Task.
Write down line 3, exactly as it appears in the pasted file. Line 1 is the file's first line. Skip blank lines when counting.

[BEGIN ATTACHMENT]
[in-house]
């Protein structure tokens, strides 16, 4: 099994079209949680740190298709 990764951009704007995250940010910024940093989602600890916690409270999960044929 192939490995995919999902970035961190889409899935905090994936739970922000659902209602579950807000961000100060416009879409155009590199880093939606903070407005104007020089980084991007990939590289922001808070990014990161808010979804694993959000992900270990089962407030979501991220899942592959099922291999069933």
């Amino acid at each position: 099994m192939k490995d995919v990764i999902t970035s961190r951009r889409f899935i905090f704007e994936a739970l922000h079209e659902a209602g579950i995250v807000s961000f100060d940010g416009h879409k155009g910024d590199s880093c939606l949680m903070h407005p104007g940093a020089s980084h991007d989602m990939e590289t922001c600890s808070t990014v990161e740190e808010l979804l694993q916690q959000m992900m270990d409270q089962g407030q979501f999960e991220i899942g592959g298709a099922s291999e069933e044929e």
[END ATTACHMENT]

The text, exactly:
């Amino acid at each position: 099994m192939k490995d995919v990764i999902t970035s961190r951009r889409f899935i905090f704007e994936a739970l922000h079209e659902a209602g579950i995250v807000s961000f100060d940010g416009h879409k155009g910024d590199s880093c939606l949680m903070h407005p104007g940093a020089s980084h991007d989602m990939e590289t922001c600890s808070t990014v990161e740190e808010l979804l694993q916690q959000m992900m270990d409270q089962g407030q979501f999960e991220i899942g592959g298709a099922s291999e069933e044929e």